A philological and theological analysis of the ancient Latin translations of the “Vita Antonii”
The two ancient Latin translations of the Vita Antonii were prepared within sixteen years after Athanasius, bishop of Alexandria, composed that text following the abba's death in 356. The elegantly literary Evagrian translation is extant in numerous medieval manuscripts, but the existence of the earlier anonymous translation was confirmed only in 1914, when a manuscript containing that translation was discovered in a Vatican archive. This study is based on a careful analysis of the minor, but tendentious, revisions that are included in these Latin texts and that reveal the character and the intentions of their translators. Although both translations were prepared during the third quarter of the fourth century, they represent divergent perspectives on Antony of Egypt and early monasticism, as well as on the theological issues of those decades. The anonymous translator, who most probably was one of the desert monks, emphasizes Antony's role as a monastic leader and amplifies Athanasius's demonology by associating the demons with the Arian heretics. In contrast, the Evagrian translation presents Antony as both a pillar of the triumphal Church and a model for all Christians because of his victories over the demons through the Cross of Christ and his pursuit of heavenly rewards.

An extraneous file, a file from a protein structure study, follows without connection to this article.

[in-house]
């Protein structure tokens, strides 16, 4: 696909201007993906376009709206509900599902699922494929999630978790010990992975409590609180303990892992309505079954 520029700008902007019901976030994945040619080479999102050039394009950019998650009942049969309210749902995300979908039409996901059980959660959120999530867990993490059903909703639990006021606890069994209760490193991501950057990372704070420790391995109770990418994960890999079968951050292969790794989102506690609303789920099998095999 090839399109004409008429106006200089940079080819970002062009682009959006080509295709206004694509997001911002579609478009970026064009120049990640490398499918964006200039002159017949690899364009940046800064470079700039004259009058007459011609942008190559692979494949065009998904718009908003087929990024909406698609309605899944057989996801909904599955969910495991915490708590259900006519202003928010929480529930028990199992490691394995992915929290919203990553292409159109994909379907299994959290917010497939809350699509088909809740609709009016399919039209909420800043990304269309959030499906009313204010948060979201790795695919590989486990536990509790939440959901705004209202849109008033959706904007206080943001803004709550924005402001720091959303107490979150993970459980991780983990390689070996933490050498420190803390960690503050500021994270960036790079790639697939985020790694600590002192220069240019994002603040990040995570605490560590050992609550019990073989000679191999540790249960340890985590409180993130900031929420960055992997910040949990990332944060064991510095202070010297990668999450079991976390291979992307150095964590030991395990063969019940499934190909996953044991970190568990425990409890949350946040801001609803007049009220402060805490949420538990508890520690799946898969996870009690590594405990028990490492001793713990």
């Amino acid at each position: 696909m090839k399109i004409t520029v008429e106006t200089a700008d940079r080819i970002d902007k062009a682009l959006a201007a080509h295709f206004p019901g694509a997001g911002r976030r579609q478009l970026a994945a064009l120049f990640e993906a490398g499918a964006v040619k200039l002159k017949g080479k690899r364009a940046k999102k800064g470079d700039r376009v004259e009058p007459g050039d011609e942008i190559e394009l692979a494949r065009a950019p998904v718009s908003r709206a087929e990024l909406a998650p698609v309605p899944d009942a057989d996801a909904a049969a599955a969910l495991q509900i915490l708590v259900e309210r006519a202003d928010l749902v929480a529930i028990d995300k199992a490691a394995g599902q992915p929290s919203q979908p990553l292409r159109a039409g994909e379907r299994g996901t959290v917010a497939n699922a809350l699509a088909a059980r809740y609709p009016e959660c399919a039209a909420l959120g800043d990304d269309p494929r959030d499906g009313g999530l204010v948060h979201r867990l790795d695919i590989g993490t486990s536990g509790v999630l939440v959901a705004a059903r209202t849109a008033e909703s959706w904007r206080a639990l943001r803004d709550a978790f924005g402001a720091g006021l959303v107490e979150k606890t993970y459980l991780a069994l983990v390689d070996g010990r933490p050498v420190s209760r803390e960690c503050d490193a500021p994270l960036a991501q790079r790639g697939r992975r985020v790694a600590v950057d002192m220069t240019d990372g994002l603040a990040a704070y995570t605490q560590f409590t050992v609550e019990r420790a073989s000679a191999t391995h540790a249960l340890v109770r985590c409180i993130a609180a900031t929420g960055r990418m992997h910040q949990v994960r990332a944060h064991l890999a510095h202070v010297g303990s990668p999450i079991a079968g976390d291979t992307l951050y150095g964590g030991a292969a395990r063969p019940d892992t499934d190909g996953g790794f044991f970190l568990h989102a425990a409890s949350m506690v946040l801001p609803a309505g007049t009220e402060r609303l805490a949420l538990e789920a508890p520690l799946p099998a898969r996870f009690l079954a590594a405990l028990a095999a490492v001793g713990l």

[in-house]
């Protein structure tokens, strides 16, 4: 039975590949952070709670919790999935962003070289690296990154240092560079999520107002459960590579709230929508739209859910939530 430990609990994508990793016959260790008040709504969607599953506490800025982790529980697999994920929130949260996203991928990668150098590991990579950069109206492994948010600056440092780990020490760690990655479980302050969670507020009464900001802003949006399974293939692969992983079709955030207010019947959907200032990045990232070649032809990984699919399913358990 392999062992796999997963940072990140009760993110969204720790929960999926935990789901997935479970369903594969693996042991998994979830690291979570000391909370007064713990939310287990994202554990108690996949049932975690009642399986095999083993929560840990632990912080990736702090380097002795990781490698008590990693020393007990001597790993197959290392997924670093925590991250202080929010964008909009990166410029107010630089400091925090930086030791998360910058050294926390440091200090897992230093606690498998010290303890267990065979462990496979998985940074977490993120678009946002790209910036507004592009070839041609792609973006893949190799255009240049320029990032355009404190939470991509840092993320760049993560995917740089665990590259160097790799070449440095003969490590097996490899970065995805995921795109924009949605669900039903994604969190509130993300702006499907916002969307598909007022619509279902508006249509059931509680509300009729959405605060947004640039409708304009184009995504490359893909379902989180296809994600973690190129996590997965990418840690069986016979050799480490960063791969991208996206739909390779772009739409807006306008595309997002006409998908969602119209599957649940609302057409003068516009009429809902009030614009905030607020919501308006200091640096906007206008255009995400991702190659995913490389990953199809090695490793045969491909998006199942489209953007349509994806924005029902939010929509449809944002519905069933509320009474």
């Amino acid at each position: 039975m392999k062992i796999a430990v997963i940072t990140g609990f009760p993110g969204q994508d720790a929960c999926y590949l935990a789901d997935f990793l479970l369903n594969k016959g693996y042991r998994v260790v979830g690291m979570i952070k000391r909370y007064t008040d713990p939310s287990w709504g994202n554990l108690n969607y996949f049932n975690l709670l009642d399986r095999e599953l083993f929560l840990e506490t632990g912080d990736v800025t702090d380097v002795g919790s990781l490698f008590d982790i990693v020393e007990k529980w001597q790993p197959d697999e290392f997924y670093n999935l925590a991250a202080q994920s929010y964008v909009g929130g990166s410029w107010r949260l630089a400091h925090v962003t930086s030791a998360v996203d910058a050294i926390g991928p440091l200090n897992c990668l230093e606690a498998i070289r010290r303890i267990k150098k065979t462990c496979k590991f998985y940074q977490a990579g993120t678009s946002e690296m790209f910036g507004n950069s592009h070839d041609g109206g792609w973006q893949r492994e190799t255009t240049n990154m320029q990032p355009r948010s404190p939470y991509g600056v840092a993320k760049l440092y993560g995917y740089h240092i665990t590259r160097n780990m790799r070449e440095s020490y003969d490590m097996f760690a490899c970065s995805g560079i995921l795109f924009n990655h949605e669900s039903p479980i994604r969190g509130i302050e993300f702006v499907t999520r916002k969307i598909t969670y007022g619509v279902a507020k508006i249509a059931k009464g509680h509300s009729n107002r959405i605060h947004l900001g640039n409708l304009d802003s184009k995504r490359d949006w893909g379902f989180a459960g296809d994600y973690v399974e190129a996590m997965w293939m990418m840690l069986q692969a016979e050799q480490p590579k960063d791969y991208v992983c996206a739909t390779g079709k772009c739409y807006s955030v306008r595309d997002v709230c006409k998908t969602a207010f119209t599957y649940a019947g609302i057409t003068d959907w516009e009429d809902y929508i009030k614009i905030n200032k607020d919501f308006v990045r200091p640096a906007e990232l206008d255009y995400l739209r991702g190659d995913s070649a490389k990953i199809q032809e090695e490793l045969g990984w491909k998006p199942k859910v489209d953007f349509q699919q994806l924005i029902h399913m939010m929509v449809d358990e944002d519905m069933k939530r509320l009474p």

Ancient languages|Religious history|Ancient history
Gandt, Lois, "A philological and theological analysis of the ancient Latin translations of the “Vita Antonii”" (2008). ETD Collection for Fordham University. AAI3310418.